KneiselKneisel Hall, known as “the cradle of chamber music in America,” has provided musicians with the opportunity to immerse themselves in the chamber repertoire since 1902, realizing founder Franz Kneisel’s vision for over 100 years.

Born in Bucharest, violinist Franz Kneisel (1865­-1926) studied at the Vienna Conservatory and emigrated from Berlin in 1885 in order to become concertmaster of the Boston Symphony Orchestra. Though only 20 years­-old, that year he also formed the Kneisel Quartet, the first fully professional chamber quartet in America, famous for the precision of its ensemble and the restrained elegance of its performances.

By the time Kneisel arrived in Blue Hill, Maine in 1899, the small town by the sea had attracted a handful of prominent summering musicians who formed the nucleus of the budding “musical colony.” Kneisel built a house overlooking Blue Hill Bay several years later and founded a summer music school, offering students time for individual practice and lessons, chamber music rehearsals, and “ensemble evenings,” performing chamber works.

However, by 1922 Kneisel’s school had outgrown his home and studio. Felix Kahn, a friend and amateur cellist, built him a large hall on the side of Blue Hill Mountain, a building with a resonant wood interior that has been the center of school’s activities ever since.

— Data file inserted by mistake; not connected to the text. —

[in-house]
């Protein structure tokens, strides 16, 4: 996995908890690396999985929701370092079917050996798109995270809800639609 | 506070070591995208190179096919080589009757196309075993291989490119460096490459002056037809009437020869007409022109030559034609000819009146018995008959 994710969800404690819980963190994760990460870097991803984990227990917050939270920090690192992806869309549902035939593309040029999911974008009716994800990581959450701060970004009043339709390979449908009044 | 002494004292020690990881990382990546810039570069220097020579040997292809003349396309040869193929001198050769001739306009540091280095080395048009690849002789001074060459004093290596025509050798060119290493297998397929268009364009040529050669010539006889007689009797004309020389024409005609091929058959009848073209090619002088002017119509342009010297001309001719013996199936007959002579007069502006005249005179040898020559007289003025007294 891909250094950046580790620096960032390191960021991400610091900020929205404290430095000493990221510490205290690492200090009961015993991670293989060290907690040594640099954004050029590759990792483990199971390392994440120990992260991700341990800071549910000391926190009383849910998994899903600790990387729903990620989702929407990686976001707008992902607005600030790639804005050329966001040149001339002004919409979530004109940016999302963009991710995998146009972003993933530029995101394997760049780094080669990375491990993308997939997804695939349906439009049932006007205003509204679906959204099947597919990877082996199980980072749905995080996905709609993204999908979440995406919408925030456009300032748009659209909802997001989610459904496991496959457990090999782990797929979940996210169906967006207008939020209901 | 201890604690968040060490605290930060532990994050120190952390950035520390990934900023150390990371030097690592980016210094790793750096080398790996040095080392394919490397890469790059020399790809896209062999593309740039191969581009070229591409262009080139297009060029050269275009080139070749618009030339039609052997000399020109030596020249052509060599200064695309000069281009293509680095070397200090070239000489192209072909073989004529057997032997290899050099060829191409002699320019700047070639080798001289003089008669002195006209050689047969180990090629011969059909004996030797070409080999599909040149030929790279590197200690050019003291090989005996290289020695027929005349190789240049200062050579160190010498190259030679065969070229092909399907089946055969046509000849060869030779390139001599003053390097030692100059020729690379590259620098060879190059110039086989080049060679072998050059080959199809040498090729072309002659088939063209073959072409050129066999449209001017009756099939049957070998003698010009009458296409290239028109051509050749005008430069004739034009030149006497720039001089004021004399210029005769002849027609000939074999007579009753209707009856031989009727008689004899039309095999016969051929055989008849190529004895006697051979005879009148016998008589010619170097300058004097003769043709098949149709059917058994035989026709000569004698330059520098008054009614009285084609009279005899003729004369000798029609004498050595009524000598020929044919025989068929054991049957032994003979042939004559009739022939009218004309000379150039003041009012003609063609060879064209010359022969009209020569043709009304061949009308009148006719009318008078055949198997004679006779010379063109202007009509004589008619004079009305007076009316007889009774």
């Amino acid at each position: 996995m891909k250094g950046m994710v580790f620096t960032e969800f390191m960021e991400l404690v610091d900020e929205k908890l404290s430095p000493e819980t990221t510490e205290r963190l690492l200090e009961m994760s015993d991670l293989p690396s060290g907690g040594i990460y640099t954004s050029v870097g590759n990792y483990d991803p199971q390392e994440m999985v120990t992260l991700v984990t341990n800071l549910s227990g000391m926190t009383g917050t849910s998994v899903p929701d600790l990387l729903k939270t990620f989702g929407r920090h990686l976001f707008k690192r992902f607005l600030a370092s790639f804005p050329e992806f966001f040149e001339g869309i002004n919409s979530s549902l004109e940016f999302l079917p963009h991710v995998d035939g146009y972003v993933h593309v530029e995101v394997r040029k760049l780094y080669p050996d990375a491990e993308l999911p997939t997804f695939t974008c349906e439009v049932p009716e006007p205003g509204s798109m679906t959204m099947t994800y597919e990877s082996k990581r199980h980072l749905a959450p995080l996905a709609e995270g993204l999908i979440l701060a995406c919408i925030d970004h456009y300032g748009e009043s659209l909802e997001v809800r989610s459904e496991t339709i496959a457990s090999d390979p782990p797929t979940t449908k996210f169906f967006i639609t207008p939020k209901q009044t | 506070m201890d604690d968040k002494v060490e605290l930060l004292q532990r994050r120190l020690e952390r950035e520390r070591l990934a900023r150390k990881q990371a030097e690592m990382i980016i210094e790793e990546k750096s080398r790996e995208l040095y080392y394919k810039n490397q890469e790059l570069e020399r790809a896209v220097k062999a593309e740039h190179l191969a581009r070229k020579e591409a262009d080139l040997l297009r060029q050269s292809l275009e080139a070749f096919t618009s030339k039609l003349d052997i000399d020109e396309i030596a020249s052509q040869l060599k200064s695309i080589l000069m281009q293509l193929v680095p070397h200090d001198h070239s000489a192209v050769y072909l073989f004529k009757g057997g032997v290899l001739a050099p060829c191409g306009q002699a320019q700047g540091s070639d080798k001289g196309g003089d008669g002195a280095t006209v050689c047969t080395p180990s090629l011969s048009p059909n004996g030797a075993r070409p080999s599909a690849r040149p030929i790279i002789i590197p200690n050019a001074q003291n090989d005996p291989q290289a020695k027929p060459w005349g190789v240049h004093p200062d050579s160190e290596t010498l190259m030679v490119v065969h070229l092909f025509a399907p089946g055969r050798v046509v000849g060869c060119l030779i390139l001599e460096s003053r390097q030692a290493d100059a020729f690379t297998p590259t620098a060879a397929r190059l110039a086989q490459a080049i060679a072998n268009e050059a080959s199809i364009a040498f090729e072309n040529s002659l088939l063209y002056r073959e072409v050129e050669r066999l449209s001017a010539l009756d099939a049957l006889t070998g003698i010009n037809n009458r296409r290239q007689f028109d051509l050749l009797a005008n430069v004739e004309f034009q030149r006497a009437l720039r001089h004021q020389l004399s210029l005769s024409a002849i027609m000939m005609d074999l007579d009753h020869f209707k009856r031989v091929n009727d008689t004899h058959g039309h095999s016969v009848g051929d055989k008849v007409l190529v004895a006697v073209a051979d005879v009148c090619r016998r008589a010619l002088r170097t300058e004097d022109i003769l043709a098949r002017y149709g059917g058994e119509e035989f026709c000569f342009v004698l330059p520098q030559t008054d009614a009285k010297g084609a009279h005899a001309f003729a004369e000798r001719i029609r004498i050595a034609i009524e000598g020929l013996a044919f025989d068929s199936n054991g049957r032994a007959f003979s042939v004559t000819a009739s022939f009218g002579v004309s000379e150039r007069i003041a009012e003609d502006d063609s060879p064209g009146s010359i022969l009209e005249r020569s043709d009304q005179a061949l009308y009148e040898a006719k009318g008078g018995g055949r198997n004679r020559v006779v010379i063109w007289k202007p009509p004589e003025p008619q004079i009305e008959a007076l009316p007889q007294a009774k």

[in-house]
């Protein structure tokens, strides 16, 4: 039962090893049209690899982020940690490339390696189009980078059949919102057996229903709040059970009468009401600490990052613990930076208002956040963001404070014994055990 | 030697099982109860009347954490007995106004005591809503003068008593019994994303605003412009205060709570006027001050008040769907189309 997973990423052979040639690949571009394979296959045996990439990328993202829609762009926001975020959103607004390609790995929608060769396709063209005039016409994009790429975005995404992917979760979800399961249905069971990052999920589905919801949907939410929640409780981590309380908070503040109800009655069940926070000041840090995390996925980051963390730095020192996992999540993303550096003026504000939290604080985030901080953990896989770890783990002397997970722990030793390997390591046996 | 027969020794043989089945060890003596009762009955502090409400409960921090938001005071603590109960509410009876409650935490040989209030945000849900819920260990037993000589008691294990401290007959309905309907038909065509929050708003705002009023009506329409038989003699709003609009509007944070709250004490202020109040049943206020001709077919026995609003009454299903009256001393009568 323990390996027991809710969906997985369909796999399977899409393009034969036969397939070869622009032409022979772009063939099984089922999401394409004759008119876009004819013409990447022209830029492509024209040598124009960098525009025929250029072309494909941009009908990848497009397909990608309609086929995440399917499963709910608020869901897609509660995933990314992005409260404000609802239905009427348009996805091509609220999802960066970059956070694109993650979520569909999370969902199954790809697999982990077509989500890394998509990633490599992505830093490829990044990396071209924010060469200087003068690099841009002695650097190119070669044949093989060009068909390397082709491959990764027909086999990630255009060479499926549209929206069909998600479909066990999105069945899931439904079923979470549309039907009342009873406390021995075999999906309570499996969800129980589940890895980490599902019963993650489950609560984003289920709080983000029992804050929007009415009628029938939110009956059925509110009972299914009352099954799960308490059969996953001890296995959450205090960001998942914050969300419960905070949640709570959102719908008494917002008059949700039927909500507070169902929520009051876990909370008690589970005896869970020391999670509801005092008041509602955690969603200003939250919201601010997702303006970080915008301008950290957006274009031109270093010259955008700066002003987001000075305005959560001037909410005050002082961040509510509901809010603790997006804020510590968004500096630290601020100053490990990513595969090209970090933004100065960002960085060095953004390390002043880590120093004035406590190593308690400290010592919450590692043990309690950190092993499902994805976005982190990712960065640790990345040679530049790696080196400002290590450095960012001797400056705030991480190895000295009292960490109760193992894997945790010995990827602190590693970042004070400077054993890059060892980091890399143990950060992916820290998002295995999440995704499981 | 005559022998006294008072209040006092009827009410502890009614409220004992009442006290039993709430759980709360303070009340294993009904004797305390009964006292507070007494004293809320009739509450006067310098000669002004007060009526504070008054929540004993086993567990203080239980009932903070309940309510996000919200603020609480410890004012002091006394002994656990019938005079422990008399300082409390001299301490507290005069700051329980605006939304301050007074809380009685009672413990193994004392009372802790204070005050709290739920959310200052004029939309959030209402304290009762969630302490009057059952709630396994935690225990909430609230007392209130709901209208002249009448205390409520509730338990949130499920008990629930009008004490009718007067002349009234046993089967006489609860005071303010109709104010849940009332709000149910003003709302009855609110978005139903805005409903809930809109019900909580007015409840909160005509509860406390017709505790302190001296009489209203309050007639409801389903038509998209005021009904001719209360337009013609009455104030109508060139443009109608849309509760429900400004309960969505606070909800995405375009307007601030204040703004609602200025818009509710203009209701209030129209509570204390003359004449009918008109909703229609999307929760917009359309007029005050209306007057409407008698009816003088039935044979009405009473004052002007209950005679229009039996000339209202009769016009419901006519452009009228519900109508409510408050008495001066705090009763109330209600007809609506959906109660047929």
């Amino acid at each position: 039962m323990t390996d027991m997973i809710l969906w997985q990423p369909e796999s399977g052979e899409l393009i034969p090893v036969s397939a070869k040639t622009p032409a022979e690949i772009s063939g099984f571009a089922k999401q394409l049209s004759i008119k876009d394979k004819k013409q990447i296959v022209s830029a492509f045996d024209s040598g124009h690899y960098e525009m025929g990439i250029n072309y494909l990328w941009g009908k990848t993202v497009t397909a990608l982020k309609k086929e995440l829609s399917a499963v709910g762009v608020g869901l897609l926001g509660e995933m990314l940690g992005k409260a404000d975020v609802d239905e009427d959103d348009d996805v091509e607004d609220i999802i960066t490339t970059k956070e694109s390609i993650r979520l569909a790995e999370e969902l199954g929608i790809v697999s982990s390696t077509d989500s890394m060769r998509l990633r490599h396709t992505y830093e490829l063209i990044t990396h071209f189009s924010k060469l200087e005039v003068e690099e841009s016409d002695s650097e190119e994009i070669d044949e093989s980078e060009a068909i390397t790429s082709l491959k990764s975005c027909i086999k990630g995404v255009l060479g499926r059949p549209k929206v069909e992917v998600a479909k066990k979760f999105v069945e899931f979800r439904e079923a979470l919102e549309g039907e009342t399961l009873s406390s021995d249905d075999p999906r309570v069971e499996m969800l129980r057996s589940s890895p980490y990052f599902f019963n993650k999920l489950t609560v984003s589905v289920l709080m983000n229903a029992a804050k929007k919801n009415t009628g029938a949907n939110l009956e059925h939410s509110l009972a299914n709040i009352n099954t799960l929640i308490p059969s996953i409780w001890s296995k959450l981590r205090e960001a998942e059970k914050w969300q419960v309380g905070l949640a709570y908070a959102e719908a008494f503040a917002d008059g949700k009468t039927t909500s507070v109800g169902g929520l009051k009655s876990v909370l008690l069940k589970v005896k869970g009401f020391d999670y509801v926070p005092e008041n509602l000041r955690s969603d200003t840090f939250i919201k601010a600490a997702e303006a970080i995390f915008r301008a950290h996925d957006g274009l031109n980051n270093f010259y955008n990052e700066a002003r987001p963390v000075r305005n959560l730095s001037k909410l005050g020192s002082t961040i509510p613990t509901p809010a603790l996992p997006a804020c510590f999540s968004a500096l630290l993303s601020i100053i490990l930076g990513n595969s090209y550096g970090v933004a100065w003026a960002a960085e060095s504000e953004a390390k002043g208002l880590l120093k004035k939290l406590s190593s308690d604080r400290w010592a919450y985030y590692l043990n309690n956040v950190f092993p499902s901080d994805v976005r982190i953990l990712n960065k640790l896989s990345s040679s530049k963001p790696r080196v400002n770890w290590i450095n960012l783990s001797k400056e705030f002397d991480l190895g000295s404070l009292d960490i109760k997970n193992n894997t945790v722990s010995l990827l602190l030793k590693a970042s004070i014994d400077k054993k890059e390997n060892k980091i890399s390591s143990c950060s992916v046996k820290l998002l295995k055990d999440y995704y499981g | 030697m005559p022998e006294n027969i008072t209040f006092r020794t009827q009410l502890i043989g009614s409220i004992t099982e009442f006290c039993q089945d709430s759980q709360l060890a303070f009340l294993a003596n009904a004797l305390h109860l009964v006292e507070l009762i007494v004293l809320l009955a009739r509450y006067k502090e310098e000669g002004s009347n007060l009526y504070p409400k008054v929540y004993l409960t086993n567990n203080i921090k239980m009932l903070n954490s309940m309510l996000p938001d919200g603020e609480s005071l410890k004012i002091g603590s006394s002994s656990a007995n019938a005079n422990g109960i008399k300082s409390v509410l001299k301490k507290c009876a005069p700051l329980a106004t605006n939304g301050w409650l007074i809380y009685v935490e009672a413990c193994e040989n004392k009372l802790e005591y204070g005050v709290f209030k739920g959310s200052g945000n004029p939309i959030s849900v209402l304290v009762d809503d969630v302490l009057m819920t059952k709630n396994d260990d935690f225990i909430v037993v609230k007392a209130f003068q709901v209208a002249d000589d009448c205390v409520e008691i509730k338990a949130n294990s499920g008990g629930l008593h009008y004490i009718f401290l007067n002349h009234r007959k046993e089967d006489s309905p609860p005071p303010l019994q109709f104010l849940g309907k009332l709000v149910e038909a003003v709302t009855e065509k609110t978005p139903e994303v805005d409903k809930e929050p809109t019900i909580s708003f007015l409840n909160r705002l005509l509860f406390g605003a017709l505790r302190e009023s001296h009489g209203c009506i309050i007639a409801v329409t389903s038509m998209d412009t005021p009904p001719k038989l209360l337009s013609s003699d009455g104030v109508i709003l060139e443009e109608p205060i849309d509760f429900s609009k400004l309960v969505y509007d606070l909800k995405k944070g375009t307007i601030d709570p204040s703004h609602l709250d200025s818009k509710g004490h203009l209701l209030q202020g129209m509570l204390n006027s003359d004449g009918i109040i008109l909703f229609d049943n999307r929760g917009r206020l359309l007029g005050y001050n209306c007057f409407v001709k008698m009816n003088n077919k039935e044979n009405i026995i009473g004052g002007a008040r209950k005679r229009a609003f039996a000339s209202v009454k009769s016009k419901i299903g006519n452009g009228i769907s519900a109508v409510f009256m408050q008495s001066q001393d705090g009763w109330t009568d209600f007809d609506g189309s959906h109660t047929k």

After Kneisel’s death in 1926, the Hall grew increasingly quiet until, in 1951 the great patron of American chamber music Elizabeth Sprague Coolidge suggested Kneisel Hall hold a festival marking the 25th anniversary of its founder’s death. Many of Kneisel’s most distinguished students participated, including the violinists Sascha Jacobsen, William Kroll, Joseph Fuchs and Lillian Fuchs, and cellists Gerald Warburg and Marie Roemaet Rosanoff. The reunion spurred on a full­fledged revival for Kneisel Hall. Franz Kneisel’s daughter, violinist Marianne Kneisel, became the school’s director, and in 1953 the summer program was reopened, with a faculty that included Artur Balsam, Joseph Fuchs, and Marie Roemaet Rosanoff. Lillian Fuchs visited for a week or two each season, and faculty concerts were held on Wednesday evenings and Sunday afternoons.

In the following years, the program came to take its present form, drawing distinguished faculty from major conservatories and universities to engage in morning rehearsals, to give lessons and coach student ensembles in the afternoons, and to teach evening Master Classes. Currently, during the festival concert series fifty-­one Young Artists play in a total of four ensembles, performing at each session’s end.

After Marianne Kneisel’s death in 1972, cellist Leslie Parnas (1972­-84) and then violinist Roman Toitenberg (1984­86) stepped into the role of director, guiding Kneisel Hall until 1987, when the pianist and conductor Seymour Lipkin took over its leadership. During his nearly 30 years as director, Lipkin shaped the culture of the school and fortified its mission with a seriousness of purpose as Kneisel Hall evolved into a leading institution in the teaching of chamber music.

In the century since Kneisel Hall was founded, it has consistently enrolled some of the most promising young chamber musicians in the world. Since 2002 all of the young artists attending the festival have received a full scholarship—a tribute to their talent and hard work, and to the sustained and sustaining financial support of those who honor Kneisel Hall each year with contributions and bequests.